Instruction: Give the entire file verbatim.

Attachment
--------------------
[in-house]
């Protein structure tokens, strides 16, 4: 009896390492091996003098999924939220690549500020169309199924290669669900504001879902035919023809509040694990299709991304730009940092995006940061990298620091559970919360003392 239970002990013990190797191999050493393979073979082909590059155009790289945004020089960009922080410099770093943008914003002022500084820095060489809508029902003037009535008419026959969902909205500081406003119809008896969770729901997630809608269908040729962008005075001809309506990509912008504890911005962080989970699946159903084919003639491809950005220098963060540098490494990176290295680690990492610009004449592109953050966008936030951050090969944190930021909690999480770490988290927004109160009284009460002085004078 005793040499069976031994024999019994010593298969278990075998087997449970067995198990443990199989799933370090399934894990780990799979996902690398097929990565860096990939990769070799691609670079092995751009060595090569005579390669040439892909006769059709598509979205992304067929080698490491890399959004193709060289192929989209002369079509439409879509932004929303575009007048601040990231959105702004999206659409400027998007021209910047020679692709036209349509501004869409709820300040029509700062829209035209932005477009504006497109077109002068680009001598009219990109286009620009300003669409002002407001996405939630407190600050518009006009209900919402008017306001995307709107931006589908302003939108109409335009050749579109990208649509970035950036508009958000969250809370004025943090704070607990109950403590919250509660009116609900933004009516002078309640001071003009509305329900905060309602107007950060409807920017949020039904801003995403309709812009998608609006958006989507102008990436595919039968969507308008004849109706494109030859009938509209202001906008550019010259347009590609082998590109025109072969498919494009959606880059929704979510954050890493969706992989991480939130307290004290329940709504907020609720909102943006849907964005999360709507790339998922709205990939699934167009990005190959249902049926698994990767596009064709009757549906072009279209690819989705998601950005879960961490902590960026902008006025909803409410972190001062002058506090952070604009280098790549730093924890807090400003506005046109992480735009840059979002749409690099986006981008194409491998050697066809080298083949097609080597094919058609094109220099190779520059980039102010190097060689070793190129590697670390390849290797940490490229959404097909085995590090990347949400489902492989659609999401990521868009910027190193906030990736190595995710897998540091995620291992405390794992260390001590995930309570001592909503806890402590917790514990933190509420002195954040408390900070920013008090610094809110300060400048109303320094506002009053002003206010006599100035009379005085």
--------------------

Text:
[in-house]
């Protein structure tokens, strides 16, 4: 009896390492091996003098999924939220690549500020169309199924290669669900504001879902035919023809509040694990299709991304730009940092995006940061990298620091559970919360003392 239970002990013990190797191999050493393979073979082909590059155009790289945004020089960009922080410099770093943008914003002022500084820095060489809508029902003037009535008419026959969902909205500081406003119809008896969770729901997630809608269908040729962008005075001809309506990509912008504890911005962080989970699946159903084919003639491809950005220098963060540098490494990176290295680690990492610009004449592109953050966008936030951050090969944190930021909690999480770490988290927004109160009284009460002085004078 005793040499069976031994024999019994010593298969278990075998087997449970067995198990443990199989799933370090399934894990780990799979996902690398097929990565860096990939990769070799691609670079092995751009060595090569005579390669040439892909006769059709598509979205992304067929080698490491890399959004193709060289192929989209002369079509439409879509932004929303575009007048601040990231959105702004999206659409400027998007021209910047020679692709036209349509501004869409709820300040029509700062829209035209932005477009504006497109077109002068680009001598009219990109286009620009300003669409002002407001996405939630407190600050518009006009209900919402008017306001995307709107931006589908302003939108109409335009050749579109990208649509970035950036508009958000969250809370004025943090704070607990109950403590919250509660009116609900933004009516002078309640001071003009509305329900905060309602107007950060409807920017949020039904801003995403309709812009998608609006958006989507102008990436595919039968969507308008004849109706494109030859009938509209202001906008550019010259347009590609082998590109025109072969498919494009959606880059929704979510954050890493969706992989991480939130307290004290329940709504907020609720909102943006849907964005999360709507790339998922709205990939699934167009990005190959249902049926698994990767596009064709009757549906072009279209690819989705998601950005879960961490902590960026902008006025909803409410972190001062002058506090952070604009280098790549730093924890807090400003506005046109992480735009840059979002749409690099986006981008194409491998050697066809080298083949097609080597094919058609094109220099190779520059980039102010190097060689070793190129590697670390390849290797940490490229959404097909085995590090990347949400489902492989659609999401990521868009910027190193906030990736190595995710897998540091995620291992405390794992260390001590995930309570001592909503806890402590917790514990933190509420002195954040408390900070920013008090610094809110300060400048109303320094506002009053002003206010006599100035009379005085």